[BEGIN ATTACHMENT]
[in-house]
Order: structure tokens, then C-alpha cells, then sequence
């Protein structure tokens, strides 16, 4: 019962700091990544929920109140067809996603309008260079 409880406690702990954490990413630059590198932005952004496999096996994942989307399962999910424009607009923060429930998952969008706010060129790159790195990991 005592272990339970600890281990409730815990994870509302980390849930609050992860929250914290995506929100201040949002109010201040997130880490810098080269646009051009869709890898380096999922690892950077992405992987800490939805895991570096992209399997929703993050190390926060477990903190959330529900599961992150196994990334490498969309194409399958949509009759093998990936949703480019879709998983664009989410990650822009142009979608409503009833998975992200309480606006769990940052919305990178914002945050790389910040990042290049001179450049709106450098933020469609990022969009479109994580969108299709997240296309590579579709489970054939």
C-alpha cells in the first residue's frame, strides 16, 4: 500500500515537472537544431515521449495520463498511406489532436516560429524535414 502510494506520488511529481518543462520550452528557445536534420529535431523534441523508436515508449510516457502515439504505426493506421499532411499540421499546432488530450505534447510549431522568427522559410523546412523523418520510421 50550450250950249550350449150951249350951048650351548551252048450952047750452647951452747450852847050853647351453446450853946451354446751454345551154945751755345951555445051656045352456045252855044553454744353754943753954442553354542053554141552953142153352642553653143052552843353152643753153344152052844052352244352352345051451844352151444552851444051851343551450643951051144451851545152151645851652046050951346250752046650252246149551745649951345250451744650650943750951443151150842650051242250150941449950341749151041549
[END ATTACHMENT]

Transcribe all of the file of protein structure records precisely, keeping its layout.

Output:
[in-house]
Order: structure tokens, then C-alpha cells, then sequence
């Protein structure tokens, strides 16, 4: 019962700091990544929920109140067809996603309008260079 409880406690702990954490990413630059590198932005952004496999096996994942989307399962999910424009607009923060429930998952969008706010060129790159790195990991 005592272990339970600890281990409730815990994870509302980390849930609050992860929250914290995506929100201040949002109010201040997130880490810098080269646009051009869709890898380096999922690892950077992405992987800490939805895991570096992209399997929703993050190390926060477990903190959330529900599961992150196994990334490498969309194409399958949509009759093998990936949703480019879709998983664009989410990650822009142009979608409503009833998975992200309480606006769990940052919305990178914002945050790389910040990042290049001179450049709106450098933020469609990022969009479109994580969108299709997240296309590579579709489970054939």
C-alpha cells in the first residue's frame, strides 16, 4: 500500500515537472537544431515521449495520463498511406489532436516560429524535414 502510494506520488511529481518543462520550452528557445536534420529535431523534441523508436515508449510516457502515439504505426493506421499532411499540421499546432488530450505534447510549431522568427522559410523546412523523418520510421 50550450250950249550350449150951249350951048650351548551252048450952047750452647951452747450852847050853647351453446450853946451354446751454345551154945751755345951555445051656045352456045252855044553454744353754943753954442553354542053554141552953142153352642553653143052552843353152643753153344152052844052352244352352345051451844352151444552851444051851343551450643951051144451851545152151645851652046050951346250752046650252246149551745649951345250451744650650943750951443151150842650051242250150941449950341749151041549